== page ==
International collaborations: Best practices and common pitfalls

by Sarah Harlan

On February 7, The Halle Institute for Global Research and Learning partnered with the Center for Faculty Development and Excellence to host a panel discussion with four Emory faculty members to discuss their experiences in international work. The panelists shared what they've learned from working on international projects and collaborations, including best practices for international engagement and partnership and for responding to unanticipated hurdles. They also elaborated on how their careers have benefitted from international engagement. The event featured Deborah Bruner from Winship Cancer Institute and the Nell Hodgson Woodruff School of Nursing, Jeffrey Lesser, director of the Halle Institute Director and chair of the Department of History, Aryeh Stein from the Rollins School of Public Health, and Gonzalo Vazquez-Prokopec from the Department of Environmental Sciences.

Dr. Bruner expounded on her experience in helping to build radiotherapy capacity in Ethiopia to address the country's growing demand for oncology treatment. Infrastructural demands like uninterrupted access to electricity and clean water for radiology equipment were challenges not previously experienced in her work. She emphasized the importance of aligning project efforts with the work of others to ensure that it is a complement rather than a competitor to national objectives and other international projects.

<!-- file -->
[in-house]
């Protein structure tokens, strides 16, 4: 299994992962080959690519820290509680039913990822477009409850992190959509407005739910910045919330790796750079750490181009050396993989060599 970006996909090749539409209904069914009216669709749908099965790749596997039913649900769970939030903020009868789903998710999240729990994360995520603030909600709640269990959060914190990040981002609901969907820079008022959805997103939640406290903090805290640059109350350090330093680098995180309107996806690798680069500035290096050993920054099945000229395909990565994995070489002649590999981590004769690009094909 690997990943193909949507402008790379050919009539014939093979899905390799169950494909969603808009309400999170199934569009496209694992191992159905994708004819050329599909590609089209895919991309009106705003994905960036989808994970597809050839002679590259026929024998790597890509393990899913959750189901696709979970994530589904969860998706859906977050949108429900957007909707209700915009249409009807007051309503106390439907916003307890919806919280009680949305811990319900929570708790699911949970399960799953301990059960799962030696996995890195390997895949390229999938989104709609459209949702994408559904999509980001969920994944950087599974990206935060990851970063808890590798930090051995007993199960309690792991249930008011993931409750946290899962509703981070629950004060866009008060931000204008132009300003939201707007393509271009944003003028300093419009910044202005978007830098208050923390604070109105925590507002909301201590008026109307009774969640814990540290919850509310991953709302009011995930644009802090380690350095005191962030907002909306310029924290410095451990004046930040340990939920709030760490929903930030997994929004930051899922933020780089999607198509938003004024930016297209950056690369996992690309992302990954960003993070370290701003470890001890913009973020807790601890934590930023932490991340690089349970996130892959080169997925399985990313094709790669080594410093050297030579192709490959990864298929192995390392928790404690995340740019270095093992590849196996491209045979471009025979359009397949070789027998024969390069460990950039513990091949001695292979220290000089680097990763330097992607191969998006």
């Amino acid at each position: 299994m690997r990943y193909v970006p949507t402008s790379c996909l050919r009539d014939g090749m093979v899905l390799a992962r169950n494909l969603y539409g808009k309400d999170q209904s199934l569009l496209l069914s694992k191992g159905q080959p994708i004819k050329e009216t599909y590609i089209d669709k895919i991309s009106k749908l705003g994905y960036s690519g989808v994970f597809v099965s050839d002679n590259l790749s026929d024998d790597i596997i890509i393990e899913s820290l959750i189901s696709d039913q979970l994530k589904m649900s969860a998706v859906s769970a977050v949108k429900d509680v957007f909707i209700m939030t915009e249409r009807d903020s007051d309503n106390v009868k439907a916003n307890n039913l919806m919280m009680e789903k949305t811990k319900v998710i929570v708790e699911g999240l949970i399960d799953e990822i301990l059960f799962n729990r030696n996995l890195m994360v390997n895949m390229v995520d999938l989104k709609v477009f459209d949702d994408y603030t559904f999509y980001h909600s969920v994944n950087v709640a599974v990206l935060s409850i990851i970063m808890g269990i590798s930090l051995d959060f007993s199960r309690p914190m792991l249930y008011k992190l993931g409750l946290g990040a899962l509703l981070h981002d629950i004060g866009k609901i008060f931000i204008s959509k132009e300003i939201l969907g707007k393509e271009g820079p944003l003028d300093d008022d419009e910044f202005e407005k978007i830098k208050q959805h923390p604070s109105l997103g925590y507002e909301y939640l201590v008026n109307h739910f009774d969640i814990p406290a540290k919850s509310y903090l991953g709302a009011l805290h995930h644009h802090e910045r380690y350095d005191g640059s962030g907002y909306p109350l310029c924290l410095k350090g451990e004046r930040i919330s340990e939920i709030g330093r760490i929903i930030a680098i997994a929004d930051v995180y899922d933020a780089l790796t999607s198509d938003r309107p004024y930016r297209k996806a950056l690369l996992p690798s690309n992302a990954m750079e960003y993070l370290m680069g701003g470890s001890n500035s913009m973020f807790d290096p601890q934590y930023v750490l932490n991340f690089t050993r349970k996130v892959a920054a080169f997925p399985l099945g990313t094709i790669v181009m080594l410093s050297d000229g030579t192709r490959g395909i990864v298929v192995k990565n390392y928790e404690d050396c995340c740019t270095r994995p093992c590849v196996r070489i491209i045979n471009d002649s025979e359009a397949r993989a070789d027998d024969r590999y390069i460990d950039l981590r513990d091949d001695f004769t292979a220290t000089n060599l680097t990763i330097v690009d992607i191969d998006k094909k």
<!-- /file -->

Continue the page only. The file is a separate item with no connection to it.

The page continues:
Spending time in country with your collaborators is critical, Dr. Stein noted. In-person engagement is necessary to understand the project in local context, find new connections, demonstrate commitment, and build capacity - for yourself and for your partner.

Capacity building was a key theme among the panelists. And while it is important to bring value to your counterpart through capacity building, Dr. Vazquez-Prokopec noted that a true partnership is not founded on an attitude that your home institution has all the answers. Effective partnerships acknowledge that both parties have essential value. Dr. Lesser encouraged researchers to think not only about how they can build capacity abroad, but also about how a collaboration can build their own intellectual capacity and understanding in a new area. He emphasized that researchers should never feel like they are blocked from working in a place or with a collaborator because work in or with a particular country isn't their specialty - threads of value can be woven among specialists across the academic spectrum.